UK-approved COVID-19 treatment drug in stock

UK-approved COVID-19 treatment drug in stock
Dr Nikkiah Forbes (FILE PHOTO)

NASSAU, BAHAMAS — The anti-inflammatory drug approved by the United Kingdom as a treatment for severely ill COVID-19 patients is in stock, according to National HIV/AIDS and Infectious Disease Programme Director Dr Nikkiah Forbes.

The British High Commission advised on Wednesday that the use of Dexamethasone for coronavirus treatment across the country had been approved effectively immediately, following conclusive government-funded clinical trials.

The Oxford University RECOVERY trial showed the drug saved lives by significantly reducing the risk of death in hospitalized COVID-19 patients who require oxygen.

But Forbes noted that the drug has been around since the early 1960s and is a steroid which has been used for asthma, allergy and joint conditions.

“We do have that drug in the country,” she told Eyewitness News. 

Forbes, however, noted that the drug has not been tested in-country to date, given that the study was recently released – and has not yet been published.

“Certainly in The Bahamas, we are fortunate that we haven’t had severely ill patients for quite some time,” she continued.

“And certainly this is very promising and we are very happy and optimistic that there are drugs that are proving to improve outcome and shorten the duration of illness..and so certainly if there are proven effective treatment then clinicians will be using them surely for patients who need the treatment.”

The trial is reportedly the first clinical trial anywhere in the world to show a treatment provides significant impact in reducing patient mortality.

The High Commission said the British government has taken action to secure supplies of dexamethasone in the UK, buying additional stocks ahead of time in the event of a positive trial outcome.

The country has stockpiled enough of the drug to treat some 200,000 people, according to the commission.

Lasting complications

The Bahamas currently has 104 cases of COVID-19 in the country, of which 82 confirmed cases on New Providence, eight on Grand Bahama, 13 on Bimini, and one in Cat Cay.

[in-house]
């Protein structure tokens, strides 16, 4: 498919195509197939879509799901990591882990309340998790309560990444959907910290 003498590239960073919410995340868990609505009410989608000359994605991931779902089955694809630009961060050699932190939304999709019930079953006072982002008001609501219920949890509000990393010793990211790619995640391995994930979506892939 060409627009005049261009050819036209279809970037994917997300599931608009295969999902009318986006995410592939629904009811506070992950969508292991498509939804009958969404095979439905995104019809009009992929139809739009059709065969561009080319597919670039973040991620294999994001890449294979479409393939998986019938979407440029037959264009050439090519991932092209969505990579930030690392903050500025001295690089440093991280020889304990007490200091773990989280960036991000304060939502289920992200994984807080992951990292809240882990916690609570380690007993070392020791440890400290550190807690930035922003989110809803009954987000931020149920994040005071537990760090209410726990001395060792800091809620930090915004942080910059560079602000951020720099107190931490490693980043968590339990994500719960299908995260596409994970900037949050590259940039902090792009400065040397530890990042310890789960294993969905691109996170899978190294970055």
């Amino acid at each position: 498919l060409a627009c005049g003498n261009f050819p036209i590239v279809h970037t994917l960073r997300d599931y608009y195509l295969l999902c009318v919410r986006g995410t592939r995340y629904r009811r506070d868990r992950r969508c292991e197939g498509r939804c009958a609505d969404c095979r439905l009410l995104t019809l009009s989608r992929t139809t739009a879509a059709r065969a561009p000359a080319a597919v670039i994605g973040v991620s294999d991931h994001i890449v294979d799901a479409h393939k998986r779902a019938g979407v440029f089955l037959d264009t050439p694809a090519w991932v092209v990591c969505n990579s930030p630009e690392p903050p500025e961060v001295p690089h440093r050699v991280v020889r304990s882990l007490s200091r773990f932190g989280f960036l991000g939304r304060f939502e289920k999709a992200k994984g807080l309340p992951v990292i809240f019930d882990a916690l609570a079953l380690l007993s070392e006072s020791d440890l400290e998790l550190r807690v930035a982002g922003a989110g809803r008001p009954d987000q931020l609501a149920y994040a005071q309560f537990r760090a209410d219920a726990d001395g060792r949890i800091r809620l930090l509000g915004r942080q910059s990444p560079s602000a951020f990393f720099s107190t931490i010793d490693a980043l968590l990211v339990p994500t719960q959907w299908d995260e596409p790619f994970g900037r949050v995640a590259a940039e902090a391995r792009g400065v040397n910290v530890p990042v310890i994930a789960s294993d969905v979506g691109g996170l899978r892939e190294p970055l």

The number of active cases to stands at 19 and recovered cases at 74.
Only one patient remains hospitalized.
Forbes noted yesterday that those discharged from hospital and are recovered are doing reasonably well.
She indicated that following monitoring from health officials and additional testing, those patients are considered safe to go back into their community.
She warned however that global reports indicate of long term implications have been found in some COVID-19 recovered patients, including residual scarring in the lungs.
“What that means is that those patients may not have the full capacity when they are exercising or doing activities that require say running up the stairs, jogging, it may be harder for them to breathe,” Forbes explained
We do have to look out for that. There are [also] reports that there could be myocardial damage – that’s damage to the heart – and certainly, there are reports that patients with COVID-19 could get blood clots in the legs or even in the lungs. So we are certainly following that.”
She added that there was a patient who had a clot around a central line, but she was adequately treated, discharged and sent home and is doing alright.
Forbes said that COVID-19 patients can follow up with their physicians and health officials will be interested to know how they are progressing.

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